Just as I am walking you through this process, I guide my students. Providing an overview to begin, then breaking into smaller tasks each with individual timelines and expectations helps students progress and stay focused rather than overwhelmed. Please bear with me, or drop a comment and I can adjust. Here we go.
Once students determine their questions, we head to the computer lab for time to research the topics related to their questions. I begin this with a seven minute free-write in their OLE journals. In a free-write, students keep pencil to paper the entire seven minutes, even if they repeat themselves. Grammar, spelling, and coherency are not assessed. The intent is to get the mind working on a topic and keep working. In this case, I ask them to free-write everything they know and wonder about their question or problem. If necessary, they may also write about their groups. The entries may include insights, current understanding of a topic, concerns about the process, uneasiness about how to experiment, etc. Anything that comes to mind can be written in the free-write time. Seven minutes is a long time. However, the time allows them (almost forces them) to dig deeper. Often repeating things when they are stuck triggers something new to write down.
After the free-write, I provide students guidelines for the background research:
Include in this section information gathered about the problem you are investigating. The information in this section should answer the questions so what? Who cares? Why is this important? Why? Why? Why? What are the implications of this experiment? Prior knowledge and experience should be included as well. Begin your research with general information about the broad topic and then narrow the conversation to your particular question. What you learn during your research should lead you toward a logical, informed hypothesis. This section should be 3-5 pages and reference 4-6 sources.
I guide students through these requirements as they seem overwhelmed, especially by the last line. The first step is gathering information. I encourage students to first go back to their free-writes and look at what ideas might warrant researching. I also encourage them to talk to their group members and peers to gather ideas related to their question.
Let’s take the forest fire idea from the previous post. Topics related to forest fires include forest ecology, soil, ash, forest wildlife, smoke, etc. Forest fires are also local so topics to research could include historic fires and their effect, current forest fires in our state, recovery after a fire, ways to prevent forest fires and fire loss. All of these are potential topics for background research. However, as the guidelines stated, the background needs to lead the researcher toward a hypothesis. It is helpful to point this out and discuss what that means. In this case, some of the topics above are interesting and could be included in our research, but I want to make sure and hone in on the ones that will prompt an investigation idea and lead me toward a hypothesis.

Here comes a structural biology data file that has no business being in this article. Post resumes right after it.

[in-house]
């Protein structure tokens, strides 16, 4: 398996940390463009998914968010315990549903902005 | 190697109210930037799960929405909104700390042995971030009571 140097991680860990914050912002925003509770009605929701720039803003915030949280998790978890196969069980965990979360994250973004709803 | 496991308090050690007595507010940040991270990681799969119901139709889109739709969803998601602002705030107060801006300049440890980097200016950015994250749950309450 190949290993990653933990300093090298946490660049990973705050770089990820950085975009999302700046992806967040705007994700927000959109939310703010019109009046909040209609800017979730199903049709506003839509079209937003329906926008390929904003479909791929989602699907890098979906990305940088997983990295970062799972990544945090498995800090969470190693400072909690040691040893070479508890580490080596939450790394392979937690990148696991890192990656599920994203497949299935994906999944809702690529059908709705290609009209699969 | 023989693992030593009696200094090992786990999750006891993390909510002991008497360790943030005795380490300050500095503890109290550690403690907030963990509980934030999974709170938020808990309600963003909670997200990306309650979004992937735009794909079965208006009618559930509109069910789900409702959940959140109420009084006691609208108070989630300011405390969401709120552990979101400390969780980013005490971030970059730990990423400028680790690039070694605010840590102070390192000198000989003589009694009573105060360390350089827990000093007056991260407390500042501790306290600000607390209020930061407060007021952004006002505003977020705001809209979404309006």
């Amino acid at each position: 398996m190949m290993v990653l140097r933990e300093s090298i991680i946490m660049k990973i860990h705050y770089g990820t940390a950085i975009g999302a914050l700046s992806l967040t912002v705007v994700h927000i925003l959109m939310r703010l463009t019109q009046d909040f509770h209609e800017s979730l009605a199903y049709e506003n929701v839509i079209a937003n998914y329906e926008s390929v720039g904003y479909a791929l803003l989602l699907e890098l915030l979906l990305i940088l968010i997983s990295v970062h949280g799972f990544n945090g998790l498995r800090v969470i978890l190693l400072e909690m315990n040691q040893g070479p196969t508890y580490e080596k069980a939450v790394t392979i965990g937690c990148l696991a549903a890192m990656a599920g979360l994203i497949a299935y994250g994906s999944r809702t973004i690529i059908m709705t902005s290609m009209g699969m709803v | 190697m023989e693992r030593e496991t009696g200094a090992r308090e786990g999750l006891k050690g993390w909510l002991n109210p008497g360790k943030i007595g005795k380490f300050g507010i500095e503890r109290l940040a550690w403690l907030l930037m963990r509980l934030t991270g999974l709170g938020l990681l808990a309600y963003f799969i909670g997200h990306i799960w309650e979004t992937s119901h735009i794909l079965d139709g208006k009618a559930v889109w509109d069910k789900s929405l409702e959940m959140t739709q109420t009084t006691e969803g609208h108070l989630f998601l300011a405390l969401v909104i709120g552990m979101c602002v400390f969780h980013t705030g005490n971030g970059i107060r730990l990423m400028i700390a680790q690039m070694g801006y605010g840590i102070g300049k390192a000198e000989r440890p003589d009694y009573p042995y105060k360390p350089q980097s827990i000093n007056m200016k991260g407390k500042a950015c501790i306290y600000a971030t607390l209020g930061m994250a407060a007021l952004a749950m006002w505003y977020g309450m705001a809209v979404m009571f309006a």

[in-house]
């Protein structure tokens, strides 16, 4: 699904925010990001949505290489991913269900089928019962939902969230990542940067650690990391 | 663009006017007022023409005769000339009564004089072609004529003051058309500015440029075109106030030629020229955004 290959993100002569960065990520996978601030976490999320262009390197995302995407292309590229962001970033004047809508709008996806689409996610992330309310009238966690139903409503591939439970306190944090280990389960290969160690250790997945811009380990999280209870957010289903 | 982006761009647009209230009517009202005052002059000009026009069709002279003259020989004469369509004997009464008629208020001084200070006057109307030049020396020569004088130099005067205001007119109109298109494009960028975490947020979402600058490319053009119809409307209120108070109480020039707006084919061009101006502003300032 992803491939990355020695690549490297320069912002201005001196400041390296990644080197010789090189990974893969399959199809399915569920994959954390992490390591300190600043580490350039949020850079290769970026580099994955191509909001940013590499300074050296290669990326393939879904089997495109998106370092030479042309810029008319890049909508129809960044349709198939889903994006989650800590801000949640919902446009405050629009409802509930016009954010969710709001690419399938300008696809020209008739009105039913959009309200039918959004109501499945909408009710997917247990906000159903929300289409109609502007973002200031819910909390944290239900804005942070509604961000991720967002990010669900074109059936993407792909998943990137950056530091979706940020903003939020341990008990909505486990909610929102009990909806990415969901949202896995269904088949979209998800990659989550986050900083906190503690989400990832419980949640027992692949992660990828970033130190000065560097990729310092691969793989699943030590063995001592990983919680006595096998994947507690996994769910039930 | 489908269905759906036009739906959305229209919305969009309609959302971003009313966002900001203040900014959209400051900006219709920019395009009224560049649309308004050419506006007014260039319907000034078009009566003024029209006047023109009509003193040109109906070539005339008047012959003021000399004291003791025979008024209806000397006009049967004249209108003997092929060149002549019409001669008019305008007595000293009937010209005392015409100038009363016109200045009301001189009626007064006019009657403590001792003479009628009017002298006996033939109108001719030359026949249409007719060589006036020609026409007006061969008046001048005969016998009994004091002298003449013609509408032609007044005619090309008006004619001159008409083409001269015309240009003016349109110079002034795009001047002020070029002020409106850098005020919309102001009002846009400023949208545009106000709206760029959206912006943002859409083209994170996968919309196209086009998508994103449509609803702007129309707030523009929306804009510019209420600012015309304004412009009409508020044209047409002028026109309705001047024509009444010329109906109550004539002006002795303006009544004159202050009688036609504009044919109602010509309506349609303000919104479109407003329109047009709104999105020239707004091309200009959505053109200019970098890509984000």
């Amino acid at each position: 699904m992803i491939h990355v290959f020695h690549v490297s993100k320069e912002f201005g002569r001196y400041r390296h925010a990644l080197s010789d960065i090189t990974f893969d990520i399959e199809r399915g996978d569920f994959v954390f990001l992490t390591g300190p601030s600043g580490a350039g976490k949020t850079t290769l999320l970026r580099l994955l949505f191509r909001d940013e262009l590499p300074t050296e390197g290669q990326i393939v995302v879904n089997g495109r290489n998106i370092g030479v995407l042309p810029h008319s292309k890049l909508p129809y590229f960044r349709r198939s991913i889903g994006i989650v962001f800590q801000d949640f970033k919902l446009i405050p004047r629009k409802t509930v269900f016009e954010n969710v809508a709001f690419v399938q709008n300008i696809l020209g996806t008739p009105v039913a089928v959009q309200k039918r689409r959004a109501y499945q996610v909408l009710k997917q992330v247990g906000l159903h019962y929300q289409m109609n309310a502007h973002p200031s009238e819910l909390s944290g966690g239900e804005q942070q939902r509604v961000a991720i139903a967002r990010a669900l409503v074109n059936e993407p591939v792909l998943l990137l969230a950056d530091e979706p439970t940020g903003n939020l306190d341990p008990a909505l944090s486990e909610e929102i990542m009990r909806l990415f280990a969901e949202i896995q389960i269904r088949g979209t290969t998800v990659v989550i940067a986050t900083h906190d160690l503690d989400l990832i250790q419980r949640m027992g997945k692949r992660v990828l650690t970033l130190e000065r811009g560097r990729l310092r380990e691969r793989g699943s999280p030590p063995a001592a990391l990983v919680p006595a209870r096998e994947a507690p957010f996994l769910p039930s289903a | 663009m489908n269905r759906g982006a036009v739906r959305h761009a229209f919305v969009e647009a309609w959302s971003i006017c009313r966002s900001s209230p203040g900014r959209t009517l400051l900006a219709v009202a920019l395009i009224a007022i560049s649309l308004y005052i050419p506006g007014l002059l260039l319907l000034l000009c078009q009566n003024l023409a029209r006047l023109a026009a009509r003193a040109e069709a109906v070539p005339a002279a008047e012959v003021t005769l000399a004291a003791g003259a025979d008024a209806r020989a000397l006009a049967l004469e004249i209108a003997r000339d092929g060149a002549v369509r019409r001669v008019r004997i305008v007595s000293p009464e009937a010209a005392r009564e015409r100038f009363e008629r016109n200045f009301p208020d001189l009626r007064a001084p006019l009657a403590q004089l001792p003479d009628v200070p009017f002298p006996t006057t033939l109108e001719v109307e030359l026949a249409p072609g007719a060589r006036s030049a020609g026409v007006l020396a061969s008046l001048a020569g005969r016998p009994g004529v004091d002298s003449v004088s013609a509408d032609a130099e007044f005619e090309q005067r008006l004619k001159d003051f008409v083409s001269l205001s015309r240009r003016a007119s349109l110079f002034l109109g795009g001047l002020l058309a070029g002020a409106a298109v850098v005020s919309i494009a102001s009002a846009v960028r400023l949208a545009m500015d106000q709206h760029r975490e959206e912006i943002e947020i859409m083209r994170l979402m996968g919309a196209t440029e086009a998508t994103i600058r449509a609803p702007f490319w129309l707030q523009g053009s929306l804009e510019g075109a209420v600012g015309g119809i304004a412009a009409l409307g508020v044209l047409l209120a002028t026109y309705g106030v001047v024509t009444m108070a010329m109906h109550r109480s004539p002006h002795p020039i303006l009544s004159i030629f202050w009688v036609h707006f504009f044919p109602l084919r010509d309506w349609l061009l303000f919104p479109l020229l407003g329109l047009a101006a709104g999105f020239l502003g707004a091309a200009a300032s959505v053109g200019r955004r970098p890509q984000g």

Forest fires have an effect on soil. The research might provide ideas about what those effects could be, or it might discuss how ash from fires alters the soil. This information suggests an investigation – How does the ash left by forest fires affect soil quality in the OLE? I may have to change “forest fires” to just fires, but the idea has started. I could also look at micro- or macro-organisms in the soil instead of, or in addition to, soil quality. I also need to research what soil quality means and how I can measure it. All of a sudden, I have a legitimate idea of what to investigate in the OLE, what to research in preparation, and how this information might be important to my community. Plus, I am engaged in science!
Putting my teacher-colleague hat back on here. Most years, I expected students to write notes as they researched, create an outline from those notes, and then write a background research paper. In the Spring, the students would go back to these papers and work through a second round of “background” research to cover any topics they discovered while in the OLE but had not thought to include in the first research. Last year, however, I changed this approach. Instead of writing the full paper in the fall, I had students research their OLE topics and write notes from each of their sources. In the spring, they continued this research and used their notes from the fall along with the spring notes to write a research paper. There are pros and cons to both approaches. I share this with you because it is important to consider different strategies for meeting the same goal. In both cases, students immersed themselves in researching their topics, in terms of what was already known and published, twice during the project. They also participated in the writing process and learned about using and citing legitimate sources.
This was a lot to get through in one post.
How do you include writing in your classes? How do you engage students in background research collection? Do you have any thoughts on the two approaches listed? Let’s start a conversation.